From: John De Armond
Subject: Re: Autoformer, any experience?
Date: Wed, 03 Jan 2001 17:26:01 -0500
> Yeh but Allan. If the water pressure is low and you put a booster pump on
> the water line, you drop the pressure even more upstream of your pump. Even
> though your AC is running ok at your boosted voltage, the supply line ahead
> of your "boost" transformer will drop the voltage available to others. Am I
> missing something here guys?
You're correct, Hugh. However, one is STILL limited to the 50 amps
(or 30) the hookup is fused for at whatever the prevailing voltage
happens to be. So though the autoformer may bring the voltage back
up on the RV side, it does not allow one to get full power from a
distribution system with low voltage.
On our recent tour along the Gulf Coast, we had what was almost the
opposite problem - high voltage. I saw as much as 135 volts at one
CG we stopped at. Obviously the transformer is tapped for the
summer full load and the minimal load represented by the few RVs
present let the voltage float high.
For CG owners having voltage problems, one solution is to have the
utility install a primary voltage regulator on your feeder.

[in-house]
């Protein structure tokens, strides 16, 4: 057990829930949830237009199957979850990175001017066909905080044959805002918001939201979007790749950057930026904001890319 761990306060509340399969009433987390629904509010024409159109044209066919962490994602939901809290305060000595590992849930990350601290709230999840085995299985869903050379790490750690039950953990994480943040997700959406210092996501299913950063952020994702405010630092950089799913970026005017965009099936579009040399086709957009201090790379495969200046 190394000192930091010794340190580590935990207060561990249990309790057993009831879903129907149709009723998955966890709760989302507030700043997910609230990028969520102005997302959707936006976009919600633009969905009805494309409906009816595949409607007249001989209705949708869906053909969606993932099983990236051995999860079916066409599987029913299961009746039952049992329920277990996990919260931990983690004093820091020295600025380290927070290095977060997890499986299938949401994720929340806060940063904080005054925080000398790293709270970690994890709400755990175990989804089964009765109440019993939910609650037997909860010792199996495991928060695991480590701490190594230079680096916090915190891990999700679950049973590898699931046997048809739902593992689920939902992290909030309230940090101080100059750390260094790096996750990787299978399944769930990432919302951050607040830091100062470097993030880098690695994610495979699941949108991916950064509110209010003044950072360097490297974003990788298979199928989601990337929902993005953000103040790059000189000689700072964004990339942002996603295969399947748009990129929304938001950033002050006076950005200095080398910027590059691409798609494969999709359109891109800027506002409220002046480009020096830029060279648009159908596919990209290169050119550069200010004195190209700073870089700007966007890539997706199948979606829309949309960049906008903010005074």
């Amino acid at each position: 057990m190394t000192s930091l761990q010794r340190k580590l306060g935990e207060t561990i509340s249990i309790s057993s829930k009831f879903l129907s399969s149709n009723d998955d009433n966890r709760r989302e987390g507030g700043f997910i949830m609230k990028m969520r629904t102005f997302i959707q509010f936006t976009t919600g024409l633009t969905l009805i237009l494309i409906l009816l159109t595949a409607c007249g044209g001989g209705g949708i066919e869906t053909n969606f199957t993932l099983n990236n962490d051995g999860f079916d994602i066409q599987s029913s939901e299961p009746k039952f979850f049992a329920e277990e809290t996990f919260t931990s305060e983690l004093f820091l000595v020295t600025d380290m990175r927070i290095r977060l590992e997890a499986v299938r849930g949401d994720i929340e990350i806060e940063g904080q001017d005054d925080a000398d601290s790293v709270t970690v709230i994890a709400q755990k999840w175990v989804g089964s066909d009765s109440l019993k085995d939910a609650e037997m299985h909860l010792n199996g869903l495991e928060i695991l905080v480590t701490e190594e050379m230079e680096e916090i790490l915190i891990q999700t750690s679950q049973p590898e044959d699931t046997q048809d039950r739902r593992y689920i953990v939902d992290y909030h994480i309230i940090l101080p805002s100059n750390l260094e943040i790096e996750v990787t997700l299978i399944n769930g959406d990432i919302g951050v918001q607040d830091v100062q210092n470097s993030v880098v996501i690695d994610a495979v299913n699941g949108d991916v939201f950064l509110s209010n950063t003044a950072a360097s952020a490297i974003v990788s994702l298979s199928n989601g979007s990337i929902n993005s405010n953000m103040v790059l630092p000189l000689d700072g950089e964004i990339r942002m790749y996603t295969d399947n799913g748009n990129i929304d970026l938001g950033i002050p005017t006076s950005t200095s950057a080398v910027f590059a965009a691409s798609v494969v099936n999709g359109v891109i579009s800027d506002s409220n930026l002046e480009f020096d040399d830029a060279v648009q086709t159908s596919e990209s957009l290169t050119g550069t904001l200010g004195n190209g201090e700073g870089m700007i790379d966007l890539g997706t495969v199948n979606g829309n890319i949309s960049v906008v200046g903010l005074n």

Sometimes it takes a bit of gentle persuasion to get them to do
this, as the regulators are expensive and they consume un-metered
power. But citing the fed requirement to deliver nominal voltage +-
5% (this value may have changed since I last looked so don't quote
me on it) along with a consulting engineer's voltage survey will
usually do the trick. Sometimes you can get the utility to pay the
consultant's fees. I do such surveys (which consist of parking a
little computerized voltage recorder on site for from a week to a
month and preparing a report from the data) and typically charge
$200. Money well spent for most customers.
PS to Frederick: Edison did NOT invent the high voltage
distribution scheme we use. He was an unreconstructed DC advocate
until his death. Tesla conceived of the AC generator, the power
transformer and the practice of using high voltage distribution.
George Westinghouse bought some of his ideas and stole others and
became the "brand name" for AC power. The power plant at Niagara
Falls was the first major installation of high voltage distribution.